I will update this page as I make my way through the transcripts in Bond v. United States.
JUSTICE KAGAN: Mr. Clement, in the case before us, are you making any claims other than that Congress was acting outside its enumerated powers in enacting this statute? Are there any peculiarly Tenth Amendment claims that you’re making?
In other words, you admit that Congress is acting within its enumerated powers and yet the action violates the Tenth Amendment. Are you making any claims of that sort, or are all your claims that the statute here goes beyond Congress’s ability to enact it under Article I?
MR. CLEMENT: Well, Justice Kagan, principally our argument here is an enumerated powers argument. My problem, though, is I’m not sure I understand some clearly defined set of Tenth Amendment claims that are uniquely only Tenth Amendment claims and not enumerated power claims.
JUSTICE KAGAN: Well, let’s just use the Printz case and say, even though Congress might have the ability to enact a statute under Article I, there’s an independent Tenth Amendment limitation. Do you have any claims of that kind in this case?
MR. CLEMENT: Well, I don’t think so, but let me just say that my problem is — take the Printz case. The Printz case itself went out of its way to say that it was an enumerated power case. In answering an argument in the dissent, the majority opinion says, this is not separate from enumerated powers. If you –
JUSTICE KAGAN: Well, let’s assume, Mr. Clement, that there is such a thing as a claim in which you’re saying, I can see that this is within Congress’s Article I powers, but there is an independent Tenth Amendment limitation on this. Do you have any claims like that?
MR. CLEMENT: I don’t think so, Justice Kagan, but I’d hate to sort of bet my case that on remand, I’m not going to say something in making an argument that the government or somebody else thinks is too much of a commandeering claim and too much — not enough of an enumerated power claim.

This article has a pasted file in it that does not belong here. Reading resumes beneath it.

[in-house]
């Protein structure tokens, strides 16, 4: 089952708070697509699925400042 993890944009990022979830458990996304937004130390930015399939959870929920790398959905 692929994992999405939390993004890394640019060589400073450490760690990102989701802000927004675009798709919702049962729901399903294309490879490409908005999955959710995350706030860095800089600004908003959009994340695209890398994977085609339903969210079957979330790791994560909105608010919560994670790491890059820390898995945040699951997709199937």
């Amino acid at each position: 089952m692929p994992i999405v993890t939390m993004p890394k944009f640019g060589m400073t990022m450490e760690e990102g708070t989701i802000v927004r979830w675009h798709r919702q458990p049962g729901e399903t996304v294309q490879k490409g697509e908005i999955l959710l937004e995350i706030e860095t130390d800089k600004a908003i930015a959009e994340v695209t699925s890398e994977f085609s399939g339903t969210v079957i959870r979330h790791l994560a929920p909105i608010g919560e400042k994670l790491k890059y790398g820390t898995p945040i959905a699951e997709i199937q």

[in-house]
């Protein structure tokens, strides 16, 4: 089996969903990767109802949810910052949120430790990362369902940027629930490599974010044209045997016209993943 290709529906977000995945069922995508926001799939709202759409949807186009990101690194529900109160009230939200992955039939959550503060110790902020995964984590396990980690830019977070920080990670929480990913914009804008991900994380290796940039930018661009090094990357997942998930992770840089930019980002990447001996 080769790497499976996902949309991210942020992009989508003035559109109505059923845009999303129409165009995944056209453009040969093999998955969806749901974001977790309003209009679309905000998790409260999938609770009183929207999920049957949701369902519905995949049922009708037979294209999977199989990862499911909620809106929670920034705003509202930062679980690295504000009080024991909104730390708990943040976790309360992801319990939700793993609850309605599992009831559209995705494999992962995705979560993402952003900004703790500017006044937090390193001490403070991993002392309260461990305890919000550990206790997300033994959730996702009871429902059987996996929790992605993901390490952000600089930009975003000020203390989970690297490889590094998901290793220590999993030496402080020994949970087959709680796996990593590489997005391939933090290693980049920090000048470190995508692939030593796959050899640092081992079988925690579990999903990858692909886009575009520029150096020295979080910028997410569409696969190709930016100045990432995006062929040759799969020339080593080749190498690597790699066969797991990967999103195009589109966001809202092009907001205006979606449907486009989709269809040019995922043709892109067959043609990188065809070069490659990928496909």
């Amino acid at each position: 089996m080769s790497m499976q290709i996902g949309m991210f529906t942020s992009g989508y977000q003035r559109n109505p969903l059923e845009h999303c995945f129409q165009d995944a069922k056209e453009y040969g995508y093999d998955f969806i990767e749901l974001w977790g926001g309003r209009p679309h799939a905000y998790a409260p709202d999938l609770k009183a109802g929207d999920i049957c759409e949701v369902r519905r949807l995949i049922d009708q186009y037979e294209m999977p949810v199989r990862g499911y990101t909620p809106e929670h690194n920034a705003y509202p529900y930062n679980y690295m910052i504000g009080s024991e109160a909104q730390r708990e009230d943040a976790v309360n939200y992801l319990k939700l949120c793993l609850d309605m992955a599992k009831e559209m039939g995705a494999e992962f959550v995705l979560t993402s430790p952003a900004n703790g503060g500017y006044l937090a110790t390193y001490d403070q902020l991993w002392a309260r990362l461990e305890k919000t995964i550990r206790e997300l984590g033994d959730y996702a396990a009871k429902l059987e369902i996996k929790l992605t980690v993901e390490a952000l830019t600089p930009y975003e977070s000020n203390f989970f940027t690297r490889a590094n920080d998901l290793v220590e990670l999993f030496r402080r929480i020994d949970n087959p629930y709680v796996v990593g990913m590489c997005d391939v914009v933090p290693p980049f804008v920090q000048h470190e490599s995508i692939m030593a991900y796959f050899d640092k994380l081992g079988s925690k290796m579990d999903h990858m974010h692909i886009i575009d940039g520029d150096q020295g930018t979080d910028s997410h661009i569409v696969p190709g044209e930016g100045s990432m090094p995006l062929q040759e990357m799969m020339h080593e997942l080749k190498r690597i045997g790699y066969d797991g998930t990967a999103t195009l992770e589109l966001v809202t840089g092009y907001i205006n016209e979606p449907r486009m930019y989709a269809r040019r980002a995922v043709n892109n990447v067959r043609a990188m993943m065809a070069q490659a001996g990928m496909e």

Justice Ginsburg seemed to shy away the 10th Amendment and any commandeering claims, and sought to focus on enumerated powers.
JUSTICE GINSBURG: You are — you are at no risk if the Court were just limited to what both of you agree is involved — Article I, Section 8 — and if there is a difference for commandeering claims, when the case arises, we can deal with it.
MR. CLEMENT: Well, Justice Ginsburg, you could certainly do that, and as long as it is crystal clear that there will be no obstacle to my client making a constitutional attack on section 229 on remand, I suppose that’s fair enough for my client.
Justice Kennedy cut to the heart of Bond’s issue:
JUSTICE KENNEDY: So you want us to say that when there is a specific injury, specific to your client, that your client has the right to make any argument to show that the government has exceeded its powers under the Constitution, because those powers are limited to protect the liberties of the individual?
MR. CLEMENT: Exactly right, Justice Kennedy, and that’s the fundamental worry I have here, is that this Court’s cases have not drawn a distinction between commandeering claims and enumerated powers claims. The two cases the government points to, New York and Printz, both go out of their way to say that they are mirror images or, in fact, enumerated power claims, because a law that commandeers is not necessary and proper.
And I do also think that a part of the problem with the suggestion that somehow Tennessee Electric should be reimagined as a third party standing claim is it fundamentally miscomprehends for whom the structural provisions of the Constitution are there for. Those provisions are there to protect the liberty of citizens.
Justice Alito prodded further about the 10th Amendment as applied to the state, and to individuals:
JUSTICE ALITO: Can’t there be some Tenth Amendment claims that go just to State prerogatives and not to the rights of individuals? Let’s say there’s a Federal statute that purports to regulate where a State locates its capital, or the — the contents of a State flag, something like that. Wouldn’t that go just to State prerogatives and not to individual rights?
MR. CLEMENT: I think it would, Justice Alito. My point is not that there’s some special rule for the Tenth Amendment that plaintiffs will always have standing. My point is that you should just apply the normal rules. And what I don’t think is sustainable is the proposition that in commandeering claims an individual never has standing.
I mean, imagine a Federal statute that purported to save Federal money by commandeering local prosecutors to prosecute Federal crimes. Well, I would hope that a defendant in that kind of case would be able to raise a commandeering argument as a defense. I don’t think it would be any different if Congress tried to commandeer the Comptroller General to start bringing criminal prosecutions.
Justice Kagan tried to corner Clement on whether he was in fact making a commandeering claim: